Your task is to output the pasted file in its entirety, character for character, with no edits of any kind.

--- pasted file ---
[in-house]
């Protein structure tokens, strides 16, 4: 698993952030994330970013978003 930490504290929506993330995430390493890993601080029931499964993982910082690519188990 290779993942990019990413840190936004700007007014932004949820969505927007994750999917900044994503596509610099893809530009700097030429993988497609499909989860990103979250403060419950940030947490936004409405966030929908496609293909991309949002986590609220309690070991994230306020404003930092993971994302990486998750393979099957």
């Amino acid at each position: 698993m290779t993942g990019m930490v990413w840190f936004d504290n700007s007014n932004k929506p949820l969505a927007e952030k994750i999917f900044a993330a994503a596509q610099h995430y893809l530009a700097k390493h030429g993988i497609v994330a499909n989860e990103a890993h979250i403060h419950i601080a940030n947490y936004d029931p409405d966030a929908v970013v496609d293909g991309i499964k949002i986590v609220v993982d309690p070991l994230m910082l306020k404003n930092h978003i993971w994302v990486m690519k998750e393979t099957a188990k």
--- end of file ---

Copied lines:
[in-house]
């Protein structure tokens, strides 16, 4: 698993952030994330970013978003 930490504290929506993330995430390493890993601080029931499964993982910082690519188990 290779993942990019990413840190936004700007007014932004949820969505927007994750999917900044994503596509610099893809530009700097030429993988497609499909989860990103979250403060419950940030947490936004409405966030929908496609293909991309949002986590609220309690070991994230306020404003930092993971994302990486998750393979099957």
């Amino acid at each position: 698993m290779t993942g990019m930490v990413w840190f936004d504290n700007s007014n932004k929506p949820l969505a927007e952030k994750i999917f900044a993330a994503a596509q610099h995430y893809l530009a700097k390493h030429g993988i497609v994330a499909n989860e990103a890993h979250i403060h419950i601080a940030n947490y936004d029931p409405d966030a929908v970013v496609d293909g991309i499964k949002i986590v609220v993982d309690p070991l994230m910082l306020k404003n930092h978003i993971w994302v990486m690519k998750e393979t099957a188990k």